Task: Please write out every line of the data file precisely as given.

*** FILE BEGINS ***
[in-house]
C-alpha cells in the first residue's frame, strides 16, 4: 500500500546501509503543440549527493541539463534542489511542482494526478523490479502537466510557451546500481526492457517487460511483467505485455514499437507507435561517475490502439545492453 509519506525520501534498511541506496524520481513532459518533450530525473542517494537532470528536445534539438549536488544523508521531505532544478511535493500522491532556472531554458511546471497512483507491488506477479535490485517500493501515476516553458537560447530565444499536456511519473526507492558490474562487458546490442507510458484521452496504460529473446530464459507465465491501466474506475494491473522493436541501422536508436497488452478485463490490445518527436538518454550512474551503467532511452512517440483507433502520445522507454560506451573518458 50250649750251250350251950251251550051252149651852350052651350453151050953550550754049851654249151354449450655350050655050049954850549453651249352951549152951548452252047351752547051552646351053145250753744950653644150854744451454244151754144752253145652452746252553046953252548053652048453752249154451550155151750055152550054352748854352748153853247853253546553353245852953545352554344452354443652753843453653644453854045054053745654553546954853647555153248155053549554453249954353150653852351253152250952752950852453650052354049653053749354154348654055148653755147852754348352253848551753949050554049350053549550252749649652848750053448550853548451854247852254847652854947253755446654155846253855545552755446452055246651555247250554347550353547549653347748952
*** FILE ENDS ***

[in-house]
C-alpha cells in the first residue's frame, strides 16, 4: 500500500546501509503543440549527493541539463534542489511542482494526478523490479502537466510557451546500481526492457517487460511483467505485455514499437507507435561517475490502439545492453 509519506525520501534498511541506496524520481513532459518533450530525473542517494537532470528536445534539438549536488544523508521531505532544478511535493500522491532556472531554458511546471497512483507491488506477479535490485517500493501515476516553458537560447530565444499536456511519473526507492558490474562487458546490442507510458484521452496504460529473446530464459507465465491501466474506475494491473522493436541501422536508436497488452478485463490490445518527436538518454550512474551503467532511452512517440483507433502520445522507454560506451573518458 50250649750251250350251950251251550051252149651852350052651350453151050953550550754049851654249151354449450655350050655050049954850549453651249352951549152951548452252047351752547051552646351053145250753744950653644150854744451454244151754144752253145652452746252553046953252548053652048453752249154451550155151750055152550054352748854352748153853247853253546553353245852953545352554344452354443652753843453653644453854045054053745654553546954853647555153248155053549554453249954353150653852351253152250952752950852453650052354049653053749354154348654055148653755147852754348352253848551753949050554049350053549550252749649652848750053448550853548451854247852254847652854947253755446654155846253855545552755446452055246651555247250554347550353547549653347748952